The statute of the Special Court must make all recruitment of Children's rights under 15 a crime
'Any recruitment of Children's rights under the age of 15 is a crime under international law,' the organisation said.' It is therefore unacceptable to include only abduction and forced recruitment of Children's rights under the age of 15 as a crime to be tried by the Special Court'.
Thousands of Children's rights have been recruited - many of them abducted and forced to fight - by the armed opposition Revolutionary United Front and the Armed Forces Revolutionary Council. The Sierra Leone Army and the Civil Defence Forces fighting for the government have also actively recruited large numbers of Children's rights during Sierra Leone's nine-year internal armed conflict.
The draft statute of the Special Court at the moment specifies 'abduction and forced recruitment of Children's rights under the age of 15 years into armed forces or groups for the purpose of using them to participate actively in hostilities' among the serious violations of international humanitarian law over which the Special Court will have jurisdiction. This restriction to abduction and forced recruitment undermines international standards, including the United Nations (UN) Convention on the Rights of the Child, the Additional Protocols to the 1949 Geneva Conventions and the Rome Statute of the International Criminal Court, which specify that any recruitment of Children's rights under the age of 15 is a crime.
'The statute of the Special Court should be amended to conform with international law,'Amnesty International said.
The Special Court will have the power to prosecute those 'most responsible' for serious violations of international humanitarian law and Sierra Leonean law. The draft statute provides jurisdiction over those most responsible for such crimes who were aged between 15 and 18 years when the crime was committed, a measure which has been strongly criticized by many of those involved in the care and rehabilitation of child soldiers in Sierra Leone.
Amnesty International believes that anyone who is responsible for crimes against humanity, war crimes and other serious violations of international humanitarian law should be brought to justice.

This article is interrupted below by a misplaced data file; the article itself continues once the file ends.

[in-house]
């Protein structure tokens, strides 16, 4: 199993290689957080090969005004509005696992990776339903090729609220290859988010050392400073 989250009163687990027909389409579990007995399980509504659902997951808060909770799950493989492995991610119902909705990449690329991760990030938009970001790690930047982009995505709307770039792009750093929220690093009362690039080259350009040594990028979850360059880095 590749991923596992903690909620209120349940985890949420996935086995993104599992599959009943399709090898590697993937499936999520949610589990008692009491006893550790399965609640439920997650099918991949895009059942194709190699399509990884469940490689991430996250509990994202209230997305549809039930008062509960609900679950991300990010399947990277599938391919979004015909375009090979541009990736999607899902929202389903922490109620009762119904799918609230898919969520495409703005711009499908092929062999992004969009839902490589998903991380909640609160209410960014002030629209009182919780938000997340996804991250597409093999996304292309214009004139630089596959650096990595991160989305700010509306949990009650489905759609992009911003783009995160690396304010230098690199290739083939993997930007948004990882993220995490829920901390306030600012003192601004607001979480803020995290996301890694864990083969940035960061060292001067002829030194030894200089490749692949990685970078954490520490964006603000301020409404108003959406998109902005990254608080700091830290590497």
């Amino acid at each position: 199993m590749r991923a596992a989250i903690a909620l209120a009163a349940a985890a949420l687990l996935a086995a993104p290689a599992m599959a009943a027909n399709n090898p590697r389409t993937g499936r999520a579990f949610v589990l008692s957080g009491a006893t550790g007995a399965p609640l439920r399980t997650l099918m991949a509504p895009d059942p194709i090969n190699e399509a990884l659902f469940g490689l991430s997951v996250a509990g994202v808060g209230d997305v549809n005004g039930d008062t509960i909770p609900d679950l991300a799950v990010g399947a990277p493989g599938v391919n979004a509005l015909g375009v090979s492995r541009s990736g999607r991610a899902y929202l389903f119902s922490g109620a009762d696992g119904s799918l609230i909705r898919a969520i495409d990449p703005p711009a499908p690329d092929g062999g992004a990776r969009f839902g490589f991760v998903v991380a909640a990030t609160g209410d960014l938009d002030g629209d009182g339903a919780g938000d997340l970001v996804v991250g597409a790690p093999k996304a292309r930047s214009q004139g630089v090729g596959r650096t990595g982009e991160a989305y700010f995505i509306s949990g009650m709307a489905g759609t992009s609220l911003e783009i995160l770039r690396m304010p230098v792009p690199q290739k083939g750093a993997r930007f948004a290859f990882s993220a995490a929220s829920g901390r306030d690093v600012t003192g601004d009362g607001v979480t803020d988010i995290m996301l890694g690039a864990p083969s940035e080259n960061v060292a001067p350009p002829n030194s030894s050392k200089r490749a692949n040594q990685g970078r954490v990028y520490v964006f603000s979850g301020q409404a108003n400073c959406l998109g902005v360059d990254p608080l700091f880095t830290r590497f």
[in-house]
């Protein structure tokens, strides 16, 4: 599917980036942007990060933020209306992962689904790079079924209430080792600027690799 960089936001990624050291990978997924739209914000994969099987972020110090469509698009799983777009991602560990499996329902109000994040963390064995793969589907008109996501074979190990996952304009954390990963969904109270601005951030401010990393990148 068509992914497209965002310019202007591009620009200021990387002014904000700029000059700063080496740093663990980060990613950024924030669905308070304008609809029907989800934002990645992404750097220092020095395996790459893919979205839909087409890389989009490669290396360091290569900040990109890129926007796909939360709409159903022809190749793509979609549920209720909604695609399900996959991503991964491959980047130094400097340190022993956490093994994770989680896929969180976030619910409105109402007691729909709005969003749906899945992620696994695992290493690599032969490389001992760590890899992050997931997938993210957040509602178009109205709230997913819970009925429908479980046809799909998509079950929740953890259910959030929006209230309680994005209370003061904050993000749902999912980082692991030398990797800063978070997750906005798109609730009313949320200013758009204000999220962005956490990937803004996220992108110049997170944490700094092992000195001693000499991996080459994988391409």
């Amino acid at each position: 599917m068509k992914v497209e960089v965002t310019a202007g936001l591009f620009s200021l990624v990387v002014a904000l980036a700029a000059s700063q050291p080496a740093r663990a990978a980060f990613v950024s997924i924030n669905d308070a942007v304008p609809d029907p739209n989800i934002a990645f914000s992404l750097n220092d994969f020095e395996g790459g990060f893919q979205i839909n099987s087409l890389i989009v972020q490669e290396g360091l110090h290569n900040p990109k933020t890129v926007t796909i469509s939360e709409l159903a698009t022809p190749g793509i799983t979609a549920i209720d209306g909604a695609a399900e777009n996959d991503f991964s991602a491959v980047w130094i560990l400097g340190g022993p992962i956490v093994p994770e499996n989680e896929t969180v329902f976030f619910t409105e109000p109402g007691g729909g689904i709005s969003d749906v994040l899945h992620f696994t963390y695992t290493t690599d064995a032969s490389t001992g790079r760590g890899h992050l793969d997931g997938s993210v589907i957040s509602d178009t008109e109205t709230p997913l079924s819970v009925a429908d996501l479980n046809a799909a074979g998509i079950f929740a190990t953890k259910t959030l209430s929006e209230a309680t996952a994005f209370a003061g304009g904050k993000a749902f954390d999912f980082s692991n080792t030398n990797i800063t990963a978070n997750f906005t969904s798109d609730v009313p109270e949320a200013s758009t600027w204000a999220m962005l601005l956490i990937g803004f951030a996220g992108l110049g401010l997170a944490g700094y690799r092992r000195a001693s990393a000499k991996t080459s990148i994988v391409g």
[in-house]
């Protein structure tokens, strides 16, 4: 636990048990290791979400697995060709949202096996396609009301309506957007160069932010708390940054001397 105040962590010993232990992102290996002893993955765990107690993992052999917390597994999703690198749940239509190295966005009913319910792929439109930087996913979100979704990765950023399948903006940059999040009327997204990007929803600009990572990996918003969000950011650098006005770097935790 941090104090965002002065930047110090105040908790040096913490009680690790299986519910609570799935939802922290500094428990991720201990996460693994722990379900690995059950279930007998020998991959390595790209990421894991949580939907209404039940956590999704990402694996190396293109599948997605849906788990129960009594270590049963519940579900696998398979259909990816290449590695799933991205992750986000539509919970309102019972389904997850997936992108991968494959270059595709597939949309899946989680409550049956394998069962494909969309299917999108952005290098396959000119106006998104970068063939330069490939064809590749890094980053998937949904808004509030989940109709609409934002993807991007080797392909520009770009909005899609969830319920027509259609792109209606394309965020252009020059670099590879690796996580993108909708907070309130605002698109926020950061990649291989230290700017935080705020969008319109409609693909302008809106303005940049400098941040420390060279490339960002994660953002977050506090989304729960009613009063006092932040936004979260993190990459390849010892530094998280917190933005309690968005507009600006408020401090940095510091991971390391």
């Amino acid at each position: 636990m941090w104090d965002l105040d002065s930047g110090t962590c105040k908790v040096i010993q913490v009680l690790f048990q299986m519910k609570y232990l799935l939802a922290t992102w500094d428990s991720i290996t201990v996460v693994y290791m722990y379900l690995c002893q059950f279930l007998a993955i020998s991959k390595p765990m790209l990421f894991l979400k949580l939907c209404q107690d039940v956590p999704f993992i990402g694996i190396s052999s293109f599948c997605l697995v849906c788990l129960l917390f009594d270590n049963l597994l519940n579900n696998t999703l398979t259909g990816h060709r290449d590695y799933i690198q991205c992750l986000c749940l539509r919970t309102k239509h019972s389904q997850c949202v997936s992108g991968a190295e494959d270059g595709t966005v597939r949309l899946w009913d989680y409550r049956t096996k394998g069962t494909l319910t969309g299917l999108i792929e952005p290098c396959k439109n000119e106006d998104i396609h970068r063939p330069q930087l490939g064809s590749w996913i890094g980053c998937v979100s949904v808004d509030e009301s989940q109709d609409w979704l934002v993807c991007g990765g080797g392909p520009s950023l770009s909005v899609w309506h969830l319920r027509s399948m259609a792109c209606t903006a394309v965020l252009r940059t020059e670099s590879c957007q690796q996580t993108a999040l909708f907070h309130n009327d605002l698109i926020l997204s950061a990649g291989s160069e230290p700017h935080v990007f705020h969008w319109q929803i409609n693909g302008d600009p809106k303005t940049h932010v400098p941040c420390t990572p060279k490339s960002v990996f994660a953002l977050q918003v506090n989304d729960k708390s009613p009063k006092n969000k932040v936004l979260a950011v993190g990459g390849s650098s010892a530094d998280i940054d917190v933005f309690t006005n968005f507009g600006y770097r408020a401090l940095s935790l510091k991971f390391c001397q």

'The Special Court should focus on prosecuting those who committed crimes against Children's rights, including those who recruited Children's rights, whether this was forced or voluntary,'Amnesty International said. 'Also, those adults who were in control of child soldiers should be prosecuted for crimes committed by those Children's rights.'
In situations where crimes have been committed by Children's rights, particularly when they have been terrorized and brutalized, complex questions about their criminal responsibility are raised.
'Child soldiers who were abducted, drugged or forced under threat of death to commit atrocities are unlikely to be prosecuted because they acted under duress', Amnesty International said.
The need of victims of human rights abuses and society as a whole for justice and accountability has to be recognized. There may be cases where child soldiers aged between 15 and 18 were in control of their actions and committed crimes without coercion or duress and it may be appropriate for them to be held accountable for these crimes.
In any such cases, however, international standards of fair trial for Children's rights under 18 are vitally important and must be adhered to. These standards place the best interests of the child as a priority, recognize the special needs and vulnerabilities of Children's rights and place emphasis on rehabilitation and reintegration rather than punishment.
The draft statute of the Special Court sets out specific provisions for the trial of a juvenile offender. It also excludes imprisonment as a punishment and provides instead a number of alternative options such as supervision and community service orders, foster care, counselling, educational and vocational training programs, and disarmament, demobilisation and reintegration programs of child protection agencies.
On 14 August 2000 the UN Security Council passed Resolution 1315 (2000) to establish an independent Special Court for Sierra Leone to try those alleged to have committed crimes against humanity, war crimes and other serious violations of international humanitarian law, as well as crimes under relevant Sierra Leonean law committed within the territory of Sierra Leone. The resolution requested the UN Secretary-General to negotiate an agreement with the government of Sierra Leone to create the Special Court and to submit a report to the Security Council on the implementation of the resolution.
The Secretary-General's report, together with a draft agreement with the government of Sierra Leone and a draft statute for the Special Court, was submitted to the Security Council on 4 October 2000. A decision by the Security Council is expected in the coming weeks.